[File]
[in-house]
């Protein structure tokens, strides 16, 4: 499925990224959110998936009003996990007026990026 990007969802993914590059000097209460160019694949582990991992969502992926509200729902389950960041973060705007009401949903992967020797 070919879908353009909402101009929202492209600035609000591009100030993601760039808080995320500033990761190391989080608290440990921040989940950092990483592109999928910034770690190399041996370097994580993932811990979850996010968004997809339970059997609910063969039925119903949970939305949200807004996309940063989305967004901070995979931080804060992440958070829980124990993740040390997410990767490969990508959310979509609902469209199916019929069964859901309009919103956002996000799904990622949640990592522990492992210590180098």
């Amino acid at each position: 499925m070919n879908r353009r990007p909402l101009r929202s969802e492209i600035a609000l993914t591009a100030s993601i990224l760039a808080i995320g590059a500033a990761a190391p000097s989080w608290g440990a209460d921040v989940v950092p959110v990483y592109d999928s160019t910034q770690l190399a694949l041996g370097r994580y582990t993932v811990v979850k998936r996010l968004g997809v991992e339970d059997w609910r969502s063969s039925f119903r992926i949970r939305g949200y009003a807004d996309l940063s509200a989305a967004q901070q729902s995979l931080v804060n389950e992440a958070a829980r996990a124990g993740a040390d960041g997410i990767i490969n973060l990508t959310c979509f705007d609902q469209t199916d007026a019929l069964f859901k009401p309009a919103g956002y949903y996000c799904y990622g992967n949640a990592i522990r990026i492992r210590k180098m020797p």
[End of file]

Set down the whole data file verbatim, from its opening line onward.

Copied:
[in-house]
């Protein structure tokens, strides 16, 4: 499925990224959110998936009003996990007026990026 990007969802993914590059000097209460160019694949582990991992969502992926509200729902389950960041973060705007009401949903992967020797 070919879908353009909402101009929202492209600035609000591009100030993601760039808080995320500033990761190391989080608290440990921040989940950092990483592109999928910034770690190399041996370097994580993932811990979850996010968004997809339970059997609910063969039925119903949970939305949200807004996309940063989305967004901070995979931080804060992440958070829980124990993740040390997410990767490969990508959310979509609902469209199916019929069964859901309009919103956002996000799904990622949640990592522990492992210590180098």
């Amino acid at each position: 499925m070919n879908r353009r990007p909402l101009r929202s969802e492209i600035a609000l993914t591009a100030s993601i990224l760039a808080i995320g590059a500033a990761a190391p000097s989080w608290g440990a209460d921040v989940v950092p959110v990483y592109d999928s160019t910034q770690l190399a694949l041996g370097r994580y582990t993932v811990v979850k998936r996010l968004g997809v991992e339970d059997w609910r969502s063969s039925f119903r992926i949970r939305g949200y009003a807004d996309l940063s509200a989305a967004q901070q729902s995979l931080v804060n389950e992440a958070a829980r996990a124990g993740a040390d960041g997410i990767i490969n973060l990508t959310c979509f705007d609902q469209t199916d007026a019929l069964f859901k009401p309009a919103g956002y949903y996000c799904y990622g992967n949640a990592i522990r990026i492992r210590k180098m020797p």